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Public Statements

Latta Votes to Protect American Workforce

Press Release

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Date:
Location: Washington, DC

Congressman Bob Latta (R-OH) today released the following statement in support of H.R. 2575, the Save American Workers (SAW) Act, which the House passed today. The legislation would reinstate the definition of full-time employment to 40 hours, ultimately protecting jobs and ensuring that the American workforce is not pushed to part-time as employers determine how to pay for the significant cost increases of providing healthcare coverage under Obamacare.

"Today, the House took an important step to ensuring hardworking Americans do not lose hours or their jobs as a result of the President's signature law," said Latta. "The 30-hour rule included in Obamacare forces employers to fundamentally alter their employee's work schedule by cutting hours and shifting a larger proportion of their workforce to part-time. It could also draw workers away from certain industries, like the food service industry, where workers rely on the flexibility to build a work schedule that meets their needs -- whether taking on extra shifts or working around a class schedule. By aligning the definition of full-time employment to the traditional industry standard, the House has taken action to reform the President's health care law and mitigate obstacles to American workers and businesses, and I urge the Senate to do the same."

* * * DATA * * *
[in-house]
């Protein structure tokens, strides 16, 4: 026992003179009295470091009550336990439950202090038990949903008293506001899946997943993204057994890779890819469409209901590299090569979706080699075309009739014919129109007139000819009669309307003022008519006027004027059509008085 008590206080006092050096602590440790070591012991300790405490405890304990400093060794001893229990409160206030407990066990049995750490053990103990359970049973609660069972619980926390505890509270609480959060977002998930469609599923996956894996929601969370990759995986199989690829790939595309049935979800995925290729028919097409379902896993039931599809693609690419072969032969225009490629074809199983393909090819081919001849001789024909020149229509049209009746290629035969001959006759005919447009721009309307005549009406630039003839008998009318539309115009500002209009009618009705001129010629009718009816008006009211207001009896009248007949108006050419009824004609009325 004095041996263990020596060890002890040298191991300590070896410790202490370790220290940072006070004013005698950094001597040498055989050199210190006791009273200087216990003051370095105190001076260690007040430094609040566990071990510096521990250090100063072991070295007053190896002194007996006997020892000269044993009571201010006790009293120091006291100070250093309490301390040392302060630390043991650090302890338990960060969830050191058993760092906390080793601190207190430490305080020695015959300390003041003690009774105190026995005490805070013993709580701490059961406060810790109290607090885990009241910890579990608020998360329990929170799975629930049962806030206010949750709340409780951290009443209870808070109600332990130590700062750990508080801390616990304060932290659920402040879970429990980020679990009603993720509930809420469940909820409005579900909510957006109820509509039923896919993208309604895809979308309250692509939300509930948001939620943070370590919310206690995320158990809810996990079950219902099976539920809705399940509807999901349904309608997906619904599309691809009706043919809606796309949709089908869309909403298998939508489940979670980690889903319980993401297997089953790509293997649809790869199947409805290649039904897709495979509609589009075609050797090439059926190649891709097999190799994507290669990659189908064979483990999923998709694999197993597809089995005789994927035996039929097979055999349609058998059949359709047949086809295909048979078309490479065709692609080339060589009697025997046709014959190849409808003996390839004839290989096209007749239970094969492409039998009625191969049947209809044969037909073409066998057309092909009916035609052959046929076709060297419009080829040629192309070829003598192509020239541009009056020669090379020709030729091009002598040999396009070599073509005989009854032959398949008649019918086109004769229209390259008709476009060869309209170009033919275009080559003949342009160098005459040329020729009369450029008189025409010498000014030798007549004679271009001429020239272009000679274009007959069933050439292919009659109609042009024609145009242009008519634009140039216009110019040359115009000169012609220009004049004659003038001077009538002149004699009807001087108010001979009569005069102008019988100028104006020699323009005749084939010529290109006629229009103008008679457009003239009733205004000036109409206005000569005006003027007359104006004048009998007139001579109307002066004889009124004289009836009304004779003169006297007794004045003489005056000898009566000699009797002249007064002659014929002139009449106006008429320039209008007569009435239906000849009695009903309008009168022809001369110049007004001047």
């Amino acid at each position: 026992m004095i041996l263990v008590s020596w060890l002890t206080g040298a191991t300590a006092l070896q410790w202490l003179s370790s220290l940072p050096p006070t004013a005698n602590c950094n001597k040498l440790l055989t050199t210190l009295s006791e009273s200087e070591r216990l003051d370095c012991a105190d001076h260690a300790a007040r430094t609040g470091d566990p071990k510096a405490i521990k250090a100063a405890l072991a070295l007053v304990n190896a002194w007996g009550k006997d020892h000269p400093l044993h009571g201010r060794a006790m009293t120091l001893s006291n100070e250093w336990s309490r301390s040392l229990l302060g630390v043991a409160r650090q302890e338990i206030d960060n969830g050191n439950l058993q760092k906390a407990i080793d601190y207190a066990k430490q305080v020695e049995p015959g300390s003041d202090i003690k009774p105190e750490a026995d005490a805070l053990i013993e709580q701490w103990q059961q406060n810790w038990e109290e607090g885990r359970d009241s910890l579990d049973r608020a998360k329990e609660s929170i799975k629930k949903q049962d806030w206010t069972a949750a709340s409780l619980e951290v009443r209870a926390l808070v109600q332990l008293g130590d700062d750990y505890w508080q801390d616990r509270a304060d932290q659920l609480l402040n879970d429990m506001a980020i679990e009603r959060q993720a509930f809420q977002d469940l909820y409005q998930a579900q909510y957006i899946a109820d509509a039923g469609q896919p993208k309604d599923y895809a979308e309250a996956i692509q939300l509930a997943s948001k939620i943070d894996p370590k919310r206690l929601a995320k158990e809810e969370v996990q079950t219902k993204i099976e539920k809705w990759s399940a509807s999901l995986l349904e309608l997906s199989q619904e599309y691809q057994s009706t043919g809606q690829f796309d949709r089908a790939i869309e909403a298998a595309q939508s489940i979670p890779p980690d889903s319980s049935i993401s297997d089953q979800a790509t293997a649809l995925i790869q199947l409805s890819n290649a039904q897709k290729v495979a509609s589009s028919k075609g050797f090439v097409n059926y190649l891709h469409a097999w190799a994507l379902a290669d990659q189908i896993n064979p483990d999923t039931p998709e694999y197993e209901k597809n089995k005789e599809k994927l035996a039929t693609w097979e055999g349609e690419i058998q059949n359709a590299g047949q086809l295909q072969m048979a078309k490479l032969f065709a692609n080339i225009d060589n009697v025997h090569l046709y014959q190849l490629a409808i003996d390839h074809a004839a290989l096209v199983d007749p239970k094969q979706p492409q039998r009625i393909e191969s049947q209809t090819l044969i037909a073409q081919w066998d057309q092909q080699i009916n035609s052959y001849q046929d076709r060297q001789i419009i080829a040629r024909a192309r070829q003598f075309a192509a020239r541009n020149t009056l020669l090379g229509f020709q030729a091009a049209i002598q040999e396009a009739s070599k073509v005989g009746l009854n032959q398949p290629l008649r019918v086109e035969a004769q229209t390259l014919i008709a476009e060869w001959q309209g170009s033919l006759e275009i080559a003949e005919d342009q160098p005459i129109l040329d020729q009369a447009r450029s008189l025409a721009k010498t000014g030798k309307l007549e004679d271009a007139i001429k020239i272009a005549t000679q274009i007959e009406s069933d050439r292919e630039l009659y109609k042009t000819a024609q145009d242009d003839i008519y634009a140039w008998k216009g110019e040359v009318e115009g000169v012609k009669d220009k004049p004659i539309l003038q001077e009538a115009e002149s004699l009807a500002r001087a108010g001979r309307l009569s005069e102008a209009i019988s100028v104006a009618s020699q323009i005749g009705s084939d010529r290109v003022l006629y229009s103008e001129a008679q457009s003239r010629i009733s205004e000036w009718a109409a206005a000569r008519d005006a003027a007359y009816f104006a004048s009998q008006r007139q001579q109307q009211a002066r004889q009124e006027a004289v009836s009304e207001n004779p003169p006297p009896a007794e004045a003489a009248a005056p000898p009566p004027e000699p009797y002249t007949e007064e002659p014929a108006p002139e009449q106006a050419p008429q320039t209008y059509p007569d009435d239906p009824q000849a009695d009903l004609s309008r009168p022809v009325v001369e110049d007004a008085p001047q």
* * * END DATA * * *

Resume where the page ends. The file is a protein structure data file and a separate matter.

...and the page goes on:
Under Obamacare, a 30-hour workweek is considered full-time, triggering the employer mandate. This rule puts 2.6 million lower income workers, those with a median income of less than $30,000, at risk of losing their jobs or hours. One-half of small businesses have stated that they plan to either cut hours to reduce full-time employees or replace full-time employees with part-time employees to avoid these significant cost increases. Industries that employ lower skill workers or a large number of entry-level positions will also be hardest hit under Obamacare's 30-hour rule, as 89 percent of impacted workers do not have a college degree.


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